Last week I discussed the similarities between triple net real estate investment trusts (REITs) and bonds. While I think bond investors looking for predictable cash flows can certainly look at equities to complement fixed income holdings, it’s probably not appropriate to view them as substitutes. There is inherently more capital risk in owning stocks.
To see a list of high yielding CDs go here.
For many retired investors, a static bond-dominated income combined with low interest rates makes for a challenging combination. Thus traditional bond investors may be enticed by equities offering higher dividend yields and an ongoing opportunity to achieve dividend growth. Escalating income is an important component of a retirement plan, since the silent-but-deadly force of inflation erodes purchase power. While a bond may in many cases provide a higher coupon rate than a stock’s yield, it’s possible, over time, for that stock’s dividend to grow in excess of a bond’s coupon.
The growth of a dividend over time can be measured by a concept known as yield on cost, or YOC. Let’s say tomorrow we buy both a 10-year bond with a coupon of 6 percent and a stock with a yield of 4%. Over the next 10 years that bond will pay us 5% per annum, or 50% over the life of the bond. Our 4% yielding stock grows its dividend 8% a year for the next 10 years. By the end of the 10 years, the compound growth of our stock reaches a whopping 8.64% YOC, while our bond is still paying 6 percent. And we have no idea what rate we’ll be able to buy another bond at.
Of course it’s possible that our stock does not attain 8% growth. It’s possible that it could fall short of that mark or it could do better, either underperforming or eclipsing the YOC number mentioned above.
In any case, equities with solid, recurring cash flows that have shown a historical propensity to raise their dividends could represent a solid alternative to bonds in today’s market. REITs, as we discussed last week, might be considered a solid alternative. But what other kinds of stocks might fall into a class of bond alternatives?
1. Utilities: Electric, natural gas, telephone/communications, and water companies all fall into the class of utilities. Since most people use these services, there is a high level of recurring revenue. And since we typically pay more for the service year after year, the companies are typically able to pass low-to-mid-single-digit dividend growth, sometimes more, on to shareholders.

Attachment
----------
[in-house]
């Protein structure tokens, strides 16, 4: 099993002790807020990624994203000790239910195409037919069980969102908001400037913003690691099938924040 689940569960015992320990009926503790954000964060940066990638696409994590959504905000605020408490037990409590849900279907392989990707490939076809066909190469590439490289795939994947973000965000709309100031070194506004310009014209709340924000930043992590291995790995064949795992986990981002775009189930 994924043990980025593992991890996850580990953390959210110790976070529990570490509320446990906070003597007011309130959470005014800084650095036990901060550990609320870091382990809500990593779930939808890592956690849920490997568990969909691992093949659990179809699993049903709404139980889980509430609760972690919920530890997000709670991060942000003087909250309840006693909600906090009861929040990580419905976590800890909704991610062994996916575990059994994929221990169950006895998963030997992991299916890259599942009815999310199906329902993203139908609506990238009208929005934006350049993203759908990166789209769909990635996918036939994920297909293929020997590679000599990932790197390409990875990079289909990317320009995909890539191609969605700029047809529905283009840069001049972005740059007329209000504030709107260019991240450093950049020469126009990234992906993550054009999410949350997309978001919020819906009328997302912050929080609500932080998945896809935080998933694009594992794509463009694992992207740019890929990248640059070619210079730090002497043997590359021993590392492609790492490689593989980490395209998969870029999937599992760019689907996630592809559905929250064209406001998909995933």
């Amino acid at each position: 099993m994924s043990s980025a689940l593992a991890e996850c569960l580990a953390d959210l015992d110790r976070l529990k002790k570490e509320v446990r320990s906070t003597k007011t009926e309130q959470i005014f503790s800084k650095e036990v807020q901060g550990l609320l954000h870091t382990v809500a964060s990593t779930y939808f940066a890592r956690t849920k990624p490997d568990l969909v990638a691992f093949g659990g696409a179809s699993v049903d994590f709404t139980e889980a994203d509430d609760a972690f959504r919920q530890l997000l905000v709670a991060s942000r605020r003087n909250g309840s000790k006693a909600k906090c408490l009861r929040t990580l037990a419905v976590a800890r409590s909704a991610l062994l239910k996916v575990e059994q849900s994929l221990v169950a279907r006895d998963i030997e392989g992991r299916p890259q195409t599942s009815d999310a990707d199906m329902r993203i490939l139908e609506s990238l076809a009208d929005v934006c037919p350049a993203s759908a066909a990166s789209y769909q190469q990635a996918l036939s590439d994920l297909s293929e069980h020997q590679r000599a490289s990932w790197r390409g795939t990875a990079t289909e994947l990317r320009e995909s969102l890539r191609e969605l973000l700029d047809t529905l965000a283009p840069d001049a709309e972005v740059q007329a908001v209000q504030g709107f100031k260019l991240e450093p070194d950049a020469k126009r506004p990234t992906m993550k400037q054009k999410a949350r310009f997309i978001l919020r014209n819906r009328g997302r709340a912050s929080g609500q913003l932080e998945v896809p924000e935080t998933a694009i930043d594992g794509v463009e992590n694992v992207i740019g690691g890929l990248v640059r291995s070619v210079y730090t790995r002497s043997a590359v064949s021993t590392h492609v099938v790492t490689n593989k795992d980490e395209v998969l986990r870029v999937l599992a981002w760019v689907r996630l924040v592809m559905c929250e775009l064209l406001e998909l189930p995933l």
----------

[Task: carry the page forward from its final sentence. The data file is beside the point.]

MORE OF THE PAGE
2. Master Limited Partnerships (MLPs): Many mid-stream energy companies are structured as MLPs. These companies own pipelines that enable the transport of oil, gas, and other liquids. Again, a high level of recurring revenue involved here and many of these companies have shown ability to consistently raise pay outs to investors.
3. Consumer Products Companies: Strong established household brand organizations that provide products that are used frequently by consumers. Paper products, beverages, foodstuffs, personal care products, and perhaps even some retailers could be thrown into this category.
Are Dividend Stocks In A Bubble?
Just like bonds, there are many market observers who tend to feel that the gravitation of individual investors to dividend stocks because of ZIRP has created an overbought situation in the space. While it does seem that many of your “garden variety” dividend stocks are currently trading with premium valuations, I would hardly consider them in the bubble category that technology stocks were in around Y2K.
So while richly-valued dividend stocks may be apt for a re-pricing event at some point, I would doubt that the severity would be anything near what happened to the Nasdaq over a decade ago. I would also opine that continuation of ZIRP will continue to act as a buoy in the matter.
For investors seeking bond alternatives, common stocks with strong, recurring cash flows may be a good place to start. Although there are elevated risks relative to bonds, stocks offer inflation-fighting dividend growth, something bonds don’t offer, which could make them an ideal complement to a portfolio currently heavy with fixed-income.
About the author:
Adam Aloisi has over two decades of experience investing in equities, bonds, and real estate. He has worked as an analyst/journalist with SageOnline Inc., Multex.com, and Reuters and has been a contributor to SeekingAlpha for better than two years. He resides in Pennsylvania with his wife and two children. In his free time you may find him discussing politics, playing golf, browsing antique shops, or traveling.